I've been looking for some evidence which would support Kirsti's claim that
"It is a historical fact that CSP left his work on sign classifications
aside and proceeded towards other aims." 

 

I haven't found such evidence, but if Peirce actually did that, he must have
done it in 1909 or later. One of the main sources for Peirce's
classification of sign types is his letter to Lady Welby drafted in late
December 1908 (SS 73-86, EP2:478-491, CP 8.342-79). It was here that he set
out his "ten main trichotomies of signs."

 

In 1909-10, many of the pieces that Peirce drafted were entitled by him to
indicate they were about either "definition" (i.e. "logical analysis") or
"meaning." Many of these deal with definitions of "sign" and of sign types.
Here is one example from a 1910 manuscript entitled "Meaning":

 

[[ The word Sign will be used to denote an Object perceptible, or only
imaginable, or even unimaginable in one sense-for the word "fast," which is
a Sign, is not imaginable, since it is not this word itself that can be set
down on paper or pronounced, but only an instance of it, and since it is the
very same word when it is written as it is when it is pronounced, but is one
word when it means "rapidly" and quite another when it means "immovable,"
and a third when it refers to abstinence. But in order that anything should
be a Sign, it must "represent," as we say, something else, called its
Object, although the condition that a Sign must be other than its Object is
perhaps arbitrary, since, if we insist upon it we must at least make an
exception in the case of a Sign that is a part of a Sign. Thus nothing
prevents the actor who acts a character in an historical drama from carrying
as a theatrical "property" the very relic that that article is supposed
merely to represent, such as the crucifix that Bulwer's Richelieu holds up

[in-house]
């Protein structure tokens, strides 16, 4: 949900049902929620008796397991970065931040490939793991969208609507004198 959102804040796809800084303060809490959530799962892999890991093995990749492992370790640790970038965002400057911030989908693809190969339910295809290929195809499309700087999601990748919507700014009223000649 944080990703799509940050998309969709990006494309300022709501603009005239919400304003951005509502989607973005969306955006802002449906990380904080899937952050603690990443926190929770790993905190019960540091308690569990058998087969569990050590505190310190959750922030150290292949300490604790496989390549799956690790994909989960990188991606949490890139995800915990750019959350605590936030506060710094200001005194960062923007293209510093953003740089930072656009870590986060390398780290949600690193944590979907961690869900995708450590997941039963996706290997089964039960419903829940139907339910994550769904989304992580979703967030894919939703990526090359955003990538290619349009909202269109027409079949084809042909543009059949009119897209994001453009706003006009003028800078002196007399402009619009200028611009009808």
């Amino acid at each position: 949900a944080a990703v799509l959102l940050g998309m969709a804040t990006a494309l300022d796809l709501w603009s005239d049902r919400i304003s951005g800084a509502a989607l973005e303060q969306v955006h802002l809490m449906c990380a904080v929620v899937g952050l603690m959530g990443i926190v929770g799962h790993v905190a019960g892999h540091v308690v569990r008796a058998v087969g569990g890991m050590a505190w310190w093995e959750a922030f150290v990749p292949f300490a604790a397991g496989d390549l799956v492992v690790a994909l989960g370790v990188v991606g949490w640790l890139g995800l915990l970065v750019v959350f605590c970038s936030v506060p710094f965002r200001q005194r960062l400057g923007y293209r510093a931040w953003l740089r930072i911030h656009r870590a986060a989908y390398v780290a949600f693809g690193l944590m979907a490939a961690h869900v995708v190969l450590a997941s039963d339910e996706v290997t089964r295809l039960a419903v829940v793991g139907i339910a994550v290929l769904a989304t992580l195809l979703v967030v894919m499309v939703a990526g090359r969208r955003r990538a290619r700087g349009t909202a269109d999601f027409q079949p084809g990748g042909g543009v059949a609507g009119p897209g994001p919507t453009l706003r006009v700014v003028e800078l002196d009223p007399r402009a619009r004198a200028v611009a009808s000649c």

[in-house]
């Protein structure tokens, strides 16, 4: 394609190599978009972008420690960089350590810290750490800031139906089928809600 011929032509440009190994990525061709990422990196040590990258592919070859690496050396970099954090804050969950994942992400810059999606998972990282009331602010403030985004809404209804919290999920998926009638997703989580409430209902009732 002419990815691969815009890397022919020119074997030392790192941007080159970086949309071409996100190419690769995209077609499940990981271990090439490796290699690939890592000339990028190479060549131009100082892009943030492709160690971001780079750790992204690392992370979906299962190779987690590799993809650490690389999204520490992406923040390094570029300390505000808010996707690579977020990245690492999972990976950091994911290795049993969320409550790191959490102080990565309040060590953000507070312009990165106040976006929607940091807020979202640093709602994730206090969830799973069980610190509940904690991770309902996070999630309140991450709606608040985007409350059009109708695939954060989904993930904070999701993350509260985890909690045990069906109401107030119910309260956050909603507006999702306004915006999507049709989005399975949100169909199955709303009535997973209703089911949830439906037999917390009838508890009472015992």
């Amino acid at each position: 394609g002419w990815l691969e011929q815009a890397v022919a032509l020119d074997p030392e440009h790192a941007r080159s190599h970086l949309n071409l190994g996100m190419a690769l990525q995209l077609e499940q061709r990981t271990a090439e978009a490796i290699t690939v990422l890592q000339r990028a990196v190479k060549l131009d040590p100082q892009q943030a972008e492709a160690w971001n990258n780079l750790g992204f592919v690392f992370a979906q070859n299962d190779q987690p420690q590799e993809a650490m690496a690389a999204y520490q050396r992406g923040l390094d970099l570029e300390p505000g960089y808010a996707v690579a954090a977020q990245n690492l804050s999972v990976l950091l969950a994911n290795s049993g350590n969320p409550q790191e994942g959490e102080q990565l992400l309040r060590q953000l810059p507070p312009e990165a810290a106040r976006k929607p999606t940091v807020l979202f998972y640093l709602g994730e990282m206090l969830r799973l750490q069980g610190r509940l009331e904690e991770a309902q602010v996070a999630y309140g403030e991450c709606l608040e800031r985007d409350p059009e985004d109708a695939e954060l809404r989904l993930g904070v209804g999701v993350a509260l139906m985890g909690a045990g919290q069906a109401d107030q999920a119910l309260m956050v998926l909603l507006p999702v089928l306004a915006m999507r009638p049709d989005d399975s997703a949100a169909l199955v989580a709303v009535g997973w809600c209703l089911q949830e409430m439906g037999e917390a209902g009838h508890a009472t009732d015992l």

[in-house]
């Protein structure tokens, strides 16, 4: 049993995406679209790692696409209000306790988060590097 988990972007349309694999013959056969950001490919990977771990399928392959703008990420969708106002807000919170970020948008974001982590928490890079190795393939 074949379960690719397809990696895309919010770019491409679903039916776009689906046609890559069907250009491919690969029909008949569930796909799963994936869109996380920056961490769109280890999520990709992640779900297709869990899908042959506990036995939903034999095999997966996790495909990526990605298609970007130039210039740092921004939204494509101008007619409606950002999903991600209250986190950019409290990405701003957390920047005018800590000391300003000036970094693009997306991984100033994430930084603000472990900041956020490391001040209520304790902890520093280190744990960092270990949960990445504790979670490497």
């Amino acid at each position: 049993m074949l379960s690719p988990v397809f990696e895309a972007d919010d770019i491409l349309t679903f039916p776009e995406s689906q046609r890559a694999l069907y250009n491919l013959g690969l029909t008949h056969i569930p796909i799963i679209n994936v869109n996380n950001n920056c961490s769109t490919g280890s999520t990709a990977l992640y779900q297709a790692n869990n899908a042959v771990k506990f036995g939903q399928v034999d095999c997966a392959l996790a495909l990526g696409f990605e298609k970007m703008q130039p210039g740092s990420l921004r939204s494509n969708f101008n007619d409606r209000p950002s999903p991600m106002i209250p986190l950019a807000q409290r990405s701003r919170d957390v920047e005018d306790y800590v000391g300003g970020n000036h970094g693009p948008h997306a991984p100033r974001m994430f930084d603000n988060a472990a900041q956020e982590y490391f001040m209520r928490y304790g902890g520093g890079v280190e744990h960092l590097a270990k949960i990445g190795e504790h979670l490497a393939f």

with such effect in his defiance. On a map of an island laid down upon the
soil of that island there must, under all ordinary circumstances, be some
position, some point, marked or not, that represents qua place on the map,
the very same point qua place on the island. 

A sign may have more than one Object. Thus, the sentence "Cain killed Abel,"
which is a Sign, refers at least as much to Abel as to Cain, even if it be
not regarded as it should, as having "a killing" as a third Object. But the
set of objects may be regarded as making up one complex Object. In what
follows and often elsewhere Signs will be treated as having but one object
each for the sake of dividing difficulties of the study. If a Sign is other
than its Object, there must exist, either in thought or in expression, some
explanation or argument or other context, showing how-upon what system or
for what reason the Sign represents the Object or set of Objects that it
does. Now the Sign and the Explanation together make up another Sign, and
since the explanation will be a Sign, it will probably require an additional
explanation, which taken together with the already enlarged Sign will make
up a still larger Sign; and proceeding in the same way, we shall, or should,
ultimately reach a Sign of itself, containing its own explanation and those
of all its significant parts; and according to this explanation each such
part has some other part as its Object. According to this every Sign has,
actually or virtually, what we may call a Precept of explanation according
to which it is to be understood as a sort of emanation, so to speak, of its
Object. (If the Sign be an Icon, a scholastic might say that the "species"
of the Object emanating from it found its matter in the Icon. If the Sign be
an Index, we may think of it as a fragment torn away from the Object, the
two in their Existence being one whole or a part of such whole. If the Sign
is a Symbol, we may think of it as embodying the "ratio," or reason, of the
Object that has emanated from it. These, of course, are mere figures of
speech; but that does not render them useless.) ] CP2.230 (1910) ]

 

This text has a lot to say about meaning, but it obviously maintains a focus
on signs and various types and functions of signs. If someone can provide an
even later Peirce text that discusses meaning but dispenses with the focus
on signs, I could take that as supporting Kirsti's claim about "historical
fact." Otherwise I don't think that claim stands up to scrutiny.

 

Gary f.

 

} I must follow up these continual lessons of the air, water, earth, I
perceive I have no time to lose. [Walt Whitman] {

http://gnusystems.ca/wp/ }{ Turning Signs gateway

 

-----Original Message-----
From: kirst...@saunalahti.fi [mailto:kirst...@saunalahti.fi] 
Sent: 5-Aug-17 07:00



Jerry, list,

 

It is a historical fact that CSP left his work on sign classifications aside
and proceeded towards other aims. My firm conviction is that he found that
way a dead end. - Anyone is free to disagree. - But please, leave me out of
any expectations of participating in further discussions on the topic.

 

Best,

 

Kirsti

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